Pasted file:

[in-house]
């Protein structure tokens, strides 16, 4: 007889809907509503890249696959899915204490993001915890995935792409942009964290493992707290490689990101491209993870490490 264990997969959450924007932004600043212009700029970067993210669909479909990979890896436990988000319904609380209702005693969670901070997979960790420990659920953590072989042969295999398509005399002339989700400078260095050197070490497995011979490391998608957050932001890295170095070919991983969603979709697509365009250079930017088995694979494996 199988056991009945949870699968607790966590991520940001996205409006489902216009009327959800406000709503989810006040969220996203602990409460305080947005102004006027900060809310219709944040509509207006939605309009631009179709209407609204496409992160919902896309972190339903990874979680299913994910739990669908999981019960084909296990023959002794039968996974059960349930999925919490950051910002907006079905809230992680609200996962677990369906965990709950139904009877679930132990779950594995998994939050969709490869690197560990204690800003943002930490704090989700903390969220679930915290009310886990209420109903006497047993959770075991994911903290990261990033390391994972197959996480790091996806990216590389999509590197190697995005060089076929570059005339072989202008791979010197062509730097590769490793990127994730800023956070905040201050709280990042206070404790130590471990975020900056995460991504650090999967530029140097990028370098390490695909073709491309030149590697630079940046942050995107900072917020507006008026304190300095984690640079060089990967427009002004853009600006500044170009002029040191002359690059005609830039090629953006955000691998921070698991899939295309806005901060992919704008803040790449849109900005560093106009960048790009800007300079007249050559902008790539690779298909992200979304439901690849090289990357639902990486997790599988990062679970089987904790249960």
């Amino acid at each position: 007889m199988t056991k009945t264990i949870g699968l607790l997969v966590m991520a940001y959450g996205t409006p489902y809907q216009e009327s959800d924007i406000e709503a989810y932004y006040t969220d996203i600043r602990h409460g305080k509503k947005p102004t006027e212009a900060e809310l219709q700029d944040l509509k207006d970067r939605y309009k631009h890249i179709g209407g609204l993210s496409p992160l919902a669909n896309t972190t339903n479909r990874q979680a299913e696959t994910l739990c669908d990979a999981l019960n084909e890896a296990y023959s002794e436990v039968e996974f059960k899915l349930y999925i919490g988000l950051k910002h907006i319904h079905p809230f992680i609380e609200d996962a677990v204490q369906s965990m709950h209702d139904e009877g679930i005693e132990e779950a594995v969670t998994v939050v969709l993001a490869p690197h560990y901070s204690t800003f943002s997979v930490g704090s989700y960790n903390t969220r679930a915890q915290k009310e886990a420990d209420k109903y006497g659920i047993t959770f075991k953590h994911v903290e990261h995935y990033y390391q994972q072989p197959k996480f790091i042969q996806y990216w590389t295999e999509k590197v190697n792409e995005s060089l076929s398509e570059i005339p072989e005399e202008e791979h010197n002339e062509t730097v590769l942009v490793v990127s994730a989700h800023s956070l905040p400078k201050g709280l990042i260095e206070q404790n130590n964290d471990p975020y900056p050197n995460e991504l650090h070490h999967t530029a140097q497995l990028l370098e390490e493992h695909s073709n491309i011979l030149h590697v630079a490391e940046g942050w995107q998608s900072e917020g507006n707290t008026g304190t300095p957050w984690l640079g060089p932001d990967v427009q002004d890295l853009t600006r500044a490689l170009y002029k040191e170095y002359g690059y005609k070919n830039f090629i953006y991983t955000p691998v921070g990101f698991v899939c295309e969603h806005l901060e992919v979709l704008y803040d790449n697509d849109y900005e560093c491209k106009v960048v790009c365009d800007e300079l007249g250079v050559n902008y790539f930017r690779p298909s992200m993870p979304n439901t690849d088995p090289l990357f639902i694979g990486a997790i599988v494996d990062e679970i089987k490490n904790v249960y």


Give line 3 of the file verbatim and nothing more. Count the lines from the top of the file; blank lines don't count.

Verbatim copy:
């Amino acid at each position: 007889m199988t056991k009945t264990i949870g699968l607790l997969v966590m991520a940001y959450g996205t409006p489902y809907q216009e009327s959800d924007i406000e709503a989810y932004y006040t969220d996203i600043r602990h409460g305080k509503k947005p102004t006027e212009a900060e809310l219709q700029d944040l509509k207006d970067r939605y309009k631009h890249i179709g209407g609204l993210s496409p992160l919902a669909n896309t972190t339903n479909r990874q979680a299913e696959t994910l739990c669908d990979a999981l019960n084909e890896a296990y023959s002794e436990v039968e996974f059960k899915l349930y999925i919490g988000l950051k910002h907006i319904h079905p809230f992680i609380e609200d996962a677990v204490q369906s965990m709950h209702d139904e009877g679930i005693e132990e779950a594995v969670t998994v939050v969709l993001a490869p690197h560990y901070s204690t800003f943002s997979v930490g704090s989700y960790n903390t969220r679930a915890q915290k009310e886990a420990d209420k109903y006497g659920i047993t959770f075991k953590h994911v903290e990261h995935y990033y390391q994972q072989p197959k996480f790091i042969q996806y990216w590389t295999e999509k590197v190697n792409e995005s060089l076929s398509e570059i005339p072989e005399e202008e791979h010197n002339e062509t730097v590769l942009v490793v990127s994730a989700h800023s956070l905040p400078k201050g709280l990042i260095e206070q404790n130590n964290d471990p975020y900056p050197n995460e991504l650090h070490h999967t530029a140097q497995l990028l370098e390490e493992h695909s073709n491309i011979l030149h590697v630079a490391e940046g942050w995107q998608s900072e917020g507006n707290t008026g304190t300095p957050w984690l640079g060089p932001d990967v427009q002004d890295l853009t600006r500044a490689l170009y002029k040191e170095y002359g690059y005609k070919n830039f090629i953006y991983t955000p691998v921070g990101f698991v899939c295309e969603h806005l901060e992919v979709l704008y803040d790449n697509d849109y900005e560093c491209k106009v960048v790009c365009d800007e300079l007249g250079v050559n902008y790539f930017r690779p298909s992200m993870p979304n439901t690849d088995p090289l990357f639902i694979g990486a997790i599988v494996d990062e679970i089987k490490n904790v249960y």